Ljubomir Stefanov and Tamara Kotevska’s documentary Honeyland pulses with vividly observed detail, offering a patient, intimate, and complex portrait of a disappearing way of life. Its subject is Atidze, an old Macedonian woman who lives with her even older mother in a remote village without paved roads, electricity, or running water. When we first see her, in a series of breathtaking landscape shots that open the film, she calmly ambles across a vast field, climbs up a hill, and then carefully edges across a narrow ridge before stopping in front of an unassuming rock face. There, she gingerly pulls away some of the stone to reveal the most vibrant, sumptuous honeycomb you’ve ever seen.
It all feels less like the introduction to an ethnographic documentary than the opening to a pastoral novel, or perhaps a folktale. But Atidze is, in fact, a real person, and if she at first seems to be an almost too-perfect avatar of traditional living, the beauty of Honeyland is the way it allows us to get to know her as a complete human being. There’s an undeniable romance to Atidze’s lifestyle, her communion with nature and insulation from the hurly-burly of modern life that recalls that of the Argentine woodcutter in Lisandro Alonso’s minimalist pseudo-doc La Libertad. Atidze’s only modern technological convenience is a little transistor radio that can barely pick up a station until she builds a massive antenna for it.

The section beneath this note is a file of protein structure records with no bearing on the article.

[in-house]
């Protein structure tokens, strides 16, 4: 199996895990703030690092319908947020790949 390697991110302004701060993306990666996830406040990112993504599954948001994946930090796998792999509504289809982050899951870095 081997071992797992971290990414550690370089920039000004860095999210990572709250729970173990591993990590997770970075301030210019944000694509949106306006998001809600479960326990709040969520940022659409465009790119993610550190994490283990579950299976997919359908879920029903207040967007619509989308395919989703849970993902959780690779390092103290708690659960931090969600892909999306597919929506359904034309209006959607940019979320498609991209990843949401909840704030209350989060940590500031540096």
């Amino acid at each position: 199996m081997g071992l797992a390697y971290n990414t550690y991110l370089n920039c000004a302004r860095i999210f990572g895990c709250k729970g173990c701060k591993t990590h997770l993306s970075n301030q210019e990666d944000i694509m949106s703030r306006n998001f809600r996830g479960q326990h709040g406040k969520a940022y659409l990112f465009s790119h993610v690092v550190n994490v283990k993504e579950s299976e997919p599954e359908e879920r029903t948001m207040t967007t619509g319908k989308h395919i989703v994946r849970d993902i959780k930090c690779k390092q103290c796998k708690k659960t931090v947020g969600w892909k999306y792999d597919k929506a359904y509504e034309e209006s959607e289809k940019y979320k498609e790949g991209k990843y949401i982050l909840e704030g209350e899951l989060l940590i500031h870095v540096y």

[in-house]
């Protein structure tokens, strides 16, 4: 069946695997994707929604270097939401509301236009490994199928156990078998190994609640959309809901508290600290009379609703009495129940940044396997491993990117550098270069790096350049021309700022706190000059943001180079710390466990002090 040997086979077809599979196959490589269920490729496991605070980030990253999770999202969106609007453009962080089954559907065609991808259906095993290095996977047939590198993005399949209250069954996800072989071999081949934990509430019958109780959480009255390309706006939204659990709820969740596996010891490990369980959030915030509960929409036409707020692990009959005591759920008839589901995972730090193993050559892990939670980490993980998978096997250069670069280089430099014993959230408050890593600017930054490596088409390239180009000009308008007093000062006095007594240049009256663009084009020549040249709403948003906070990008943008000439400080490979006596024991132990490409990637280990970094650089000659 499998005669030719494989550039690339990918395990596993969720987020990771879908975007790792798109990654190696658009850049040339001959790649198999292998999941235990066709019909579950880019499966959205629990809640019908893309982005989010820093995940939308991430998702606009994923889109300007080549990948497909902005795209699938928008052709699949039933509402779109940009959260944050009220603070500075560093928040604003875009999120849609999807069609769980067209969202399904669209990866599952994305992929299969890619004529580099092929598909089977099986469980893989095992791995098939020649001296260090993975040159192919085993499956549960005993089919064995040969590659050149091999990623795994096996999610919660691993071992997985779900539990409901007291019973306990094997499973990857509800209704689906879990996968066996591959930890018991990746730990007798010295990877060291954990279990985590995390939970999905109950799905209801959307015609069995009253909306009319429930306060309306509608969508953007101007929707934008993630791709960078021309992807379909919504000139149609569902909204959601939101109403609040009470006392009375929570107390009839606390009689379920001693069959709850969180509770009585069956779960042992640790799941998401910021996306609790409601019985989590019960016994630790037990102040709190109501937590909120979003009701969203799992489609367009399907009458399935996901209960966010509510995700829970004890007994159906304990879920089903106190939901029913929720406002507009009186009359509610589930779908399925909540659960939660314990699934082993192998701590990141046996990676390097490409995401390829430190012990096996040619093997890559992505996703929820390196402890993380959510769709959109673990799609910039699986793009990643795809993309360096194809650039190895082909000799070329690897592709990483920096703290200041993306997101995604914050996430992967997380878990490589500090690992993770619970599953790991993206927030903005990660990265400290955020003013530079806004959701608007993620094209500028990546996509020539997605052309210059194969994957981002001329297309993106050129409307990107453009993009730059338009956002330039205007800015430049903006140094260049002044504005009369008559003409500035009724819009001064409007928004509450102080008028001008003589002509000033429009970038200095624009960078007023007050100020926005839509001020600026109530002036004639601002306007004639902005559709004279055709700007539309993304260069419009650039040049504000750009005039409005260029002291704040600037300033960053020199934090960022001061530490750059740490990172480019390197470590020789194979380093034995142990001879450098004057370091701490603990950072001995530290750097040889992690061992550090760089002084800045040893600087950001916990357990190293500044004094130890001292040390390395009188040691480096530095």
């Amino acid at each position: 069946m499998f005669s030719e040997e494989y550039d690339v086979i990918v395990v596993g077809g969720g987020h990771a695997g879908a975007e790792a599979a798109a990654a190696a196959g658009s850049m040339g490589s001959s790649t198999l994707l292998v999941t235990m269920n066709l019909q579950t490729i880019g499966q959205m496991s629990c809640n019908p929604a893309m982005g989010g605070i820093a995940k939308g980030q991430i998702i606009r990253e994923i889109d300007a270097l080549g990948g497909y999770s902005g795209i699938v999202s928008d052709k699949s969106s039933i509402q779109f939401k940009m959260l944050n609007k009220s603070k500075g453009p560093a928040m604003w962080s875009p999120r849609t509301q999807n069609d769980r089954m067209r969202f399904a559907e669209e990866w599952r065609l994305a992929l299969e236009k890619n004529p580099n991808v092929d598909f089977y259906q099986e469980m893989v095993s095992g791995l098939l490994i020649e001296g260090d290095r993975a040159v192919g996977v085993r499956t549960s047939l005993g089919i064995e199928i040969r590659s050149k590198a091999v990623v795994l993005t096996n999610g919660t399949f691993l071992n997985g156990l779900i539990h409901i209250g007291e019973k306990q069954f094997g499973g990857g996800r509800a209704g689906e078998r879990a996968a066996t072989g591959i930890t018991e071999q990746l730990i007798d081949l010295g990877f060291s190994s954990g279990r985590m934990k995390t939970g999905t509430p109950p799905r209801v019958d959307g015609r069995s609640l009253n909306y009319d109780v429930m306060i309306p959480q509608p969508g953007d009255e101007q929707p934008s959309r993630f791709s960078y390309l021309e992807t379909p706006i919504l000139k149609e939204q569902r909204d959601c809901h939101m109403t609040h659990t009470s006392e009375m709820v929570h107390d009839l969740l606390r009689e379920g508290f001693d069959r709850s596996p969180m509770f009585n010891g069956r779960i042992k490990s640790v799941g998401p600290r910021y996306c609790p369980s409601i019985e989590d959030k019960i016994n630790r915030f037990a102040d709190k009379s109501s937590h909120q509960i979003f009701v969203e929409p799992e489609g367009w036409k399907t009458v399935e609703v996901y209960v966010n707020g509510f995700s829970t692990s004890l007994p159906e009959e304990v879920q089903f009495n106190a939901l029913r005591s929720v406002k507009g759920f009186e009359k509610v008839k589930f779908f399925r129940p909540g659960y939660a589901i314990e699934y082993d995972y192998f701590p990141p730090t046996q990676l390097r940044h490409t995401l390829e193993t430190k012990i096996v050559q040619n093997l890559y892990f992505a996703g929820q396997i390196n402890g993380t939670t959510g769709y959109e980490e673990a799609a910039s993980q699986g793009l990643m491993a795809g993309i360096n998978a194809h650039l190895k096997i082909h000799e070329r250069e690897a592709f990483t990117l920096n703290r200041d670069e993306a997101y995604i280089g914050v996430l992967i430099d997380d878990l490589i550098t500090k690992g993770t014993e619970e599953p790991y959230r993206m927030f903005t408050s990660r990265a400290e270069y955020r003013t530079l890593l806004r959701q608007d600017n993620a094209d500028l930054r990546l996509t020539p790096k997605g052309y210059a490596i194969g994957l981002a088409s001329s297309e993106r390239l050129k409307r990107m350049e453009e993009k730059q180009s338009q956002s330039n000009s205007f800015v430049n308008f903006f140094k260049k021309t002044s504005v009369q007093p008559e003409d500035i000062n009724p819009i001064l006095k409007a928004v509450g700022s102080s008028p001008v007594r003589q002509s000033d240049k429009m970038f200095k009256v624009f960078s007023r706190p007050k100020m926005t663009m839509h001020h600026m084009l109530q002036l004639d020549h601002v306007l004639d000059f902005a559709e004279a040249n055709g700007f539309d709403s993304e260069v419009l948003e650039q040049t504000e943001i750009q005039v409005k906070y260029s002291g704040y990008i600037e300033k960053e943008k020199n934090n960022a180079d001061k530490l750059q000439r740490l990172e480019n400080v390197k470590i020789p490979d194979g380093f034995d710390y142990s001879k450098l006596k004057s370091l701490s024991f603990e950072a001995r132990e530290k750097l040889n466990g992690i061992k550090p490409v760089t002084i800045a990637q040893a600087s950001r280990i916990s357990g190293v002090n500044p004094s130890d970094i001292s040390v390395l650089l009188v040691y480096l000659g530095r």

But however idyllic Atidze’s life might seem when we see her chomping into a piece of fresh honeycomb or silhouetted against a picture-perfect sunset, there’s an underlying wistfulness to the film’s depiction of the woman. Atidze didn’t exactly choose to live in this forbidding place, caring for her sickly mother inside a small shack and scraping together a living by traveling to Skopje once a season to shop her honey to the sellers at farmers markets. On the contrary, in intimate scenes lit only by candlelight, Atidze reveals doubts about the trajectory of her life, wondering what might have been if she’d moved away or gotten married.
And yet, even in these scenes of struggle and questioning, Atidze exudes resilience, quiet wisdom, and gentle good humor—all of which are violently contrasted with a chaotic neighboring family, the Sams, whose short-sighted attempts to make a quick buck out of trades they don’t understand yield disastrous results. Headed by an incompetent, quick-to-anger patriarch, Ljutvie, who uses and abuses his sons as unpaid servants, the Sams represent a polar-opposite approach to life than Atidze’s, one that struggles against the world rather than learning to work with it. Fittingly, in contrast to the tender way Atidze is introduced, when we first meet the Sams, they’re desperately (and hilariously) trying to wrangle a rampaging herd of cattle as the animals terrorize the village. Later in the film, we’ll find that, thanks to Ljutvie’s incompetence, 50 of the cows have died.
The strained dynamic between the Atidze and the Sams echoes a larger global tension between sustainability and industrial exploitation. Whereas Atidze has an intuitive understanding of the ecology of the area, the Sams are interested only in extracting what is valuable to them. In one scene, Atidze chides Ljutvie for setting a tree on fire because it will burn the grass, thus leaving nothing for the bees to pollinate. Without straining to make a grand environmentalist statement, Honeyland manages to dramatize—simply, directly, and without sentimentalism or condescension—the importance of a holistic approach to agriculture. As the world continues to suffer ever-increasing mass die-offs of honeybee colonies, Stefanov and Kotevska’s film reminds us that there’s indeed a better way to interact with our planet—one rooted in patience, tradition, and a true respect for our surroundings.